The retail track is still functioning well. There’s been more demand than usual, because more people are eating more meals at home, so the grocery shelves may be a little more bare than in normal times, but the food continues to flow from farms to packing houses to distribution centers to stores to you.
We’re finding that smaller local family farms are nimble enough that they’ve been able to quickly establish online order systems and safe, curbside pickups for family-sized quantities of food.
But the commercial food track, which accounts for the majority of food produced in this country, is experiencing significant (50-80% on average) drop in demand. With necessary widespread closures and stay-at-home orders, there isn’t a market for the food that was destined for commercial use. And unfortunately, the supply chain that handles that commercial foodservice is a mile-long barge that doesn’t turn around easily in a river.
Farms that grow for commercial sale contracts package their food for assembly-line use: 600 pound bags of baby carrots or 1,500 pound totes of shredded lettuce, for example. These farms don’t have 40-pound boxes available or conveyors to send those small boxes down.
Tomatoes in Indiana
Tomatoes in Indiana
And if they were to send a tractor-trailer filled with 1,500 pound totes of shredded lettuce to a food bank, the food bank would have no means (especially with a pandemic-related volunteer shortage) to repackage the lettuce into family-sized bags within the very short shelf-life that lettuce may have. As a result, so much of this produce is simply being left to rot in fields or tilled under.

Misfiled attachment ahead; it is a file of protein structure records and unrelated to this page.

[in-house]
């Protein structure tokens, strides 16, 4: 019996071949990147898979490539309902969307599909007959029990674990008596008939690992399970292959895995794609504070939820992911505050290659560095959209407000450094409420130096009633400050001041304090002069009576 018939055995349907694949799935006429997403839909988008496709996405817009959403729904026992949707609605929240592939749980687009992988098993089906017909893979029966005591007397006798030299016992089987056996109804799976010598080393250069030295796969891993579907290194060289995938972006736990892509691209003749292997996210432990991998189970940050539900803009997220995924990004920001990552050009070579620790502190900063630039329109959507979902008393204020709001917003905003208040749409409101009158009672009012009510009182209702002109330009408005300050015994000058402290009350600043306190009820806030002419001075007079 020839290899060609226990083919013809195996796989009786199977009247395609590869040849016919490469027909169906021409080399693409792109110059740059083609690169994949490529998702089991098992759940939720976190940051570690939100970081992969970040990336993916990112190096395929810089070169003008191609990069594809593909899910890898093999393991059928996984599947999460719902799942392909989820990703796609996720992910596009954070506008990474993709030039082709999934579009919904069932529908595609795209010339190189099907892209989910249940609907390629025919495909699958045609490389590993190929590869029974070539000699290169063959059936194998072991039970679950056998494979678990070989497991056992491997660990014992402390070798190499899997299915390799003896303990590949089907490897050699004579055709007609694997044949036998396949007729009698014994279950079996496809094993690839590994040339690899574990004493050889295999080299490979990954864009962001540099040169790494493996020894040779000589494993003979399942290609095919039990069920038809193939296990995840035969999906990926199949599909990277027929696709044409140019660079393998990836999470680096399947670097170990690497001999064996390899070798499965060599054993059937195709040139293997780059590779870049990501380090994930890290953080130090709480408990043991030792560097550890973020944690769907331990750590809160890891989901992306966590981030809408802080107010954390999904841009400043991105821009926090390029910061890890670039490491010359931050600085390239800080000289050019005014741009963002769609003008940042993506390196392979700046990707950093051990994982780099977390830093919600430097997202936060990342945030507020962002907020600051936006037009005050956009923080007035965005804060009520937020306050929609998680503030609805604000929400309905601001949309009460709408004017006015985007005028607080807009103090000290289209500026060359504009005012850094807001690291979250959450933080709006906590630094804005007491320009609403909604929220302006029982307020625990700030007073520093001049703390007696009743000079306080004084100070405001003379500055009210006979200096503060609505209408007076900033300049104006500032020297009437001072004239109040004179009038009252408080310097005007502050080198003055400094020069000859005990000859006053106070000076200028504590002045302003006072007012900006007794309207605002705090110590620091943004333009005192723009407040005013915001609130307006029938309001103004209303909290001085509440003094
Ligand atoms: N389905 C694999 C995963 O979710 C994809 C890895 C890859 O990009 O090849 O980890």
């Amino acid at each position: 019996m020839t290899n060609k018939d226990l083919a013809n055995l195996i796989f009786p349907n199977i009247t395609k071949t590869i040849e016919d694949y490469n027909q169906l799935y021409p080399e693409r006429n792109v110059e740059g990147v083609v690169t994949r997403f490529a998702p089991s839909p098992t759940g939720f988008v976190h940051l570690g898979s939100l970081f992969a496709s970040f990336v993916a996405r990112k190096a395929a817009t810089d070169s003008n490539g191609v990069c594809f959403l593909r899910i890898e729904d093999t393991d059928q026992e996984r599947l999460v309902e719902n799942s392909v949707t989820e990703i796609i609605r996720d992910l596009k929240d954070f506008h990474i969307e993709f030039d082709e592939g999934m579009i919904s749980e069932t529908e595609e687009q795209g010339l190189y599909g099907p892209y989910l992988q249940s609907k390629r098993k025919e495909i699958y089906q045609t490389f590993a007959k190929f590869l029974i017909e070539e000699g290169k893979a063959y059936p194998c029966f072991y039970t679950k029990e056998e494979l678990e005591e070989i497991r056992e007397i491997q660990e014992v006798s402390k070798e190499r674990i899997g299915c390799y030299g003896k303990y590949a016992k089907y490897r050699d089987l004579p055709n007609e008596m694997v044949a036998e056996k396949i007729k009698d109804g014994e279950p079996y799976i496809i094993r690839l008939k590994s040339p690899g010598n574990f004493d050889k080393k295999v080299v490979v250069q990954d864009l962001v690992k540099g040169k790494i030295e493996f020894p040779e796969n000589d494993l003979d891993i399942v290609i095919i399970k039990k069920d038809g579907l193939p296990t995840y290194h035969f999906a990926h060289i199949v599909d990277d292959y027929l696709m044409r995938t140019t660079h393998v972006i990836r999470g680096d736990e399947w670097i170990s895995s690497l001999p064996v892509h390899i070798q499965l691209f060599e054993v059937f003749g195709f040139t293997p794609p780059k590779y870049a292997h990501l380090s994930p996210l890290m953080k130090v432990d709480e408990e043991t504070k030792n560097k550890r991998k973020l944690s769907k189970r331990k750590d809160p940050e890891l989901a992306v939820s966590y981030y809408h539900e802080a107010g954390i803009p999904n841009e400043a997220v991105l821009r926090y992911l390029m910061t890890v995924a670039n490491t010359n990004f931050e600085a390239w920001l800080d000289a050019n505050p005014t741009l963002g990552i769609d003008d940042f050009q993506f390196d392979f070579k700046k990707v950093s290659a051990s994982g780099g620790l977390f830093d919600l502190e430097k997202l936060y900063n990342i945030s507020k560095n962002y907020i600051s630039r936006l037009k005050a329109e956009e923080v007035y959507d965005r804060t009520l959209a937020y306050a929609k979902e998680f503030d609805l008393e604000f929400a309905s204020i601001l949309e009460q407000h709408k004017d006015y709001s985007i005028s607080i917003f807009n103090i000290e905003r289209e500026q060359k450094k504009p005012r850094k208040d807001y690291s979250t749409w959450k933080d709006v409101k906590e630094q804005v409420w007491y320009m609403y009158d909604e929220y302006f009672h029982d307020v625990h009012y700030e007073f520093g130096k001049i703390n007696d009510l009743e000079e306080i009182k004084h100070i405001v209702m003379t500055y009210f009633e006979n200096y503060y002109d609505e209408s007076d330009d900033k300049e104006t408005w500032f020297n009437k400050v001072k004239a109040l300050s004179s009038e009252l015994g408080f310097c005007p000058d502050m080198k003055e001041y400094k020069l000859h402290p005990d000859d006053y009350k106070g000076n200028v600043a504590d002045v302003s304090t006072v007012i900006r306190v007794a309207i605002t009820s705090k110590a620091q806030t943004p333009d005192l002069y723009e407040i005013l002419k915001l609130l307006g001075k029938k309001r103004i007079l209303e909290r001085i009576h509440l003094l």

It is tough for us to see so much good food lost, and tougher still for the farmers whose livelihoods are riding on the success of their crops! We’ve been asked, “Couldn’t the farmers just change their systems and process or package food in family-sized containers?”
Unfortunately, commercial farmers have hundreds of thousands or even millions of dollars invested in warehouses, packing houses, and equipment that do one thing very well. They work through regular, long-established supply chains. And though those supply chains and processing capacities aren’t working at the moment, it would be neither quick enough to help nor financially worthwhile for them to re-tool their entire operation for a once-in-a-lifetime situation that they (and we) pray will end soon.
SoSA staff in Florida
SoSA Staffer gleaning Cucumbers in Florida
We at the Society of St. Andrew and all of our partners in this work—from small farmers to large-scale commercial growers, small neighborhood food pantries to major food banks, state and federal government agencies and legislators—are working longer, harder, and more creatively than ever to see that hungry neighbors are fed, and that sharing good food with others doesn’t put our nation’s farmers out of business.

Again, we appreciate you and all that you are doing during these pandemic days to make a difference in the lives of others. Thank you for continuing to support the Society of St. Andrew with your gifts. We crave your prayers for this work and for those we serve.

Health and hope to you and those you love,

Lynette Johnson

Executive Director

Add a Comment